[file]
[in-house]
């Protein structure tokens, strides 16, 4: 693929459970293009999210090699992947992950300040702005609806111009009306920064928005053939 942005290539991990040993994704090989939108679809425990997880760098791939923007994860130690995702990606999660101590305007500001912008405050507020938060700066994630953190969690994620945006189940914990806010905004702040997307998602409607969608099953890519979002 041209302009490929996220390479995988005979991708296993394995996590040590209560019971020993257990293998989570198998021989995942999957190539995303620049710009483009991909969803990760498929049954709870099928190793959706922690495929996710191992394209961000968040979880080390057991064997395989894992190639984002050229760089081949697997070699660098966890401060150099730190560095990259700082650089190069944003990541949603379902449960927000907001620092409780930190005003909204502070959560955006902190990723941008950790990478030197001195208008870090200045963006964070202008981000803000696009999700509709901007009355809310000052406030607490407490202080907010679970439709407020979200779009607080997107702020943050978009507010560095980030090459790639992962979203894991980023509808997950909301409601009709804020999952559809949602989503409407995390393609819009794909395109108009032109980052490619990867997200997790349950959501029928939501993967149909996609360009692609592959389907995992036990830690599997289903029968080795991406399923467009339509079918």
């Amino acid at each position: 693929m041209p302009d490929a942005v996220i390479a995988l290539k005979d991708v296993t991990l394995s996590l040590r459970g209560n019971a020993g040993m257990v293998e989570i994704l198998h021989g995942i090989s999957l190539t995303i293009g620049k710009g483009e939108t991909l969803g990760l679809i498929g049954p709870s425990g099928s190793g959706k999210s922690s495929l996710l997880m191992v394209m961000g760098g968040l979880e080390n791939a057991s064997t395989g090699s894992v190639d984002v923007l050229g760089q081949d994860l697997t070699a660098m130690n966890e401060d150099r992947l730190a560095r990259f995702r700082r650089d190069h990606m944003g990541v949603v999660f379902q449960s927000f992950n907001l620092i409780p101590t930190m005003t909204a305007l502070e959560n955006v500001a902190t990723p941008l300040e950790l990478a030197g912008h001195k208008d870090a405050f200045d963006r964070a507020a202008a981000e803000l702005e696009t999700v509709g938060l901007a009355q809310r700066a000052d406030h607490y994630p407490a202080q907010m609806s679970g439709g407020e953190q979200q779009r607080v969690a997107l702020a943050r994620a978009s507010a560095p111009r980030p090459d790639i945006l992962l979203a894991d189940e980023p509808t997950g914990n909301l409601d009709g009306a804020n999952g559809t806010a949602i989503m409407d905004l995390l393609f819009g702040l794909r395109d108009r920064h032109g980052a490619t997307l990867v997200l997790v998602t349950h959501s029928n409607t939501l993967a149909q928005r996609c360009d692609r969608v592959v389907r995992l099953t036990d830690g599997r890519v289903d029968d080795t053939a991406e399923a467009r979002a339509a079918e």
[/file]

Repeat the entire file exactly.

[in-house]
């Protein structure tokens, strides 16, 4: 693929459970293009999210090699992947992950300040702005609806111009009306920064928005053939 942005290539991990040993994704090989939108679809425990997880760098791939923007994860130690995702990606999660101590305007500001912008405050507020938060700066994630953190969690994620945006189940914990806010905004702040997307998602409607969608099953890519979002 041209302009490929996220390479995988005979991708296993394995996590040590209560019971020993257990293998989570198998021989995942999957190539995303620049710009483009991909969803990760498929049954709870099928190793959706922690495929996710191992394209961000968040979880080390057991064997395989894992190639984002050229760089081949697997070699660098966890401060150099730190560095990259700082650089190069944003990541949603379902449960927000907001620092409780930190005003909204502070959560955006902190990723941008950790990478030197001195208008870090200045963006964070202008981000803000696009999700509709901007009355809310000052406030607490407490202080907010679970439709407020979200779009607080997107702020943050978009507010560095980030090459790639992962979203894991980023509808997950909301409601009709804020999952559809949602989503409407995390393609819009794909395109108009032109980052490619990867997200997790349950959501029928939501993967149909996609360009692609592959389907995992036990830690599997289903029968080795991406399923467009339509079918």
């Amino acid at each position: 693929m041209p302009d490929a942005v996220i390479a995988l290539k005979d991708v296993t991990l394995s996590l040590r459970g209560n019971a020993g040993m257990v293998e989570i994704l198998h021989g995942i090989s999957l190539t995303i293009g620049k710009g483009e939108t991909l969803g990760l679809i498929g049954p709870s425990g099928s190793g959706k999210s922690s495929l996710l997880m191992v394209m961000g760098g968040l979880e080390n791939a057991s064997t395989g090699s894992v190639d984002v923007l050229g760089q081949d994860l697997t070699a660098m130690n966890e401060d150099r992947l730190a560095r990259f995702r700082r650089d190069h990606m944003g990541v949603v999660f379902q449960s927000f992950n907001l620092i409780p101590t930190m005003t909204a305007l502070e959560n955006v500001a902190t990723p941008l300040e950790l990478a030197g912008h001195k208008d870090a405050f200045d963006r964070a507020a202008a981000e803000l702005e696009t999700v509709g938060l901007a009355q809310r700066a000052d406030h607490y994630p407490a202080q907010m609806s679970g439709g407020e953190q979200q779009r607080v969690a997107l702020a943050r994620a978009s507010a560095p111009r980030p090459d790639i945006l992962l979203a894991d189940e980023p509808t997950g914990n909301l409601d009709g009306a804020n999952g559809t806010a949602i989503m409407d905004l995390l393609f819009g702040l794909r395109d108009r920064h032109g980052a490619t997307l990867v997200l997790v998602t349950h959501s029928n409607t939501l993967a149909q928005r996609c360009d692609r969608v592959v389907r995992l099953t036990d830690g599997r890519v289903d029968d080795t053939a991406e399923a467009r979002a339509a079918e």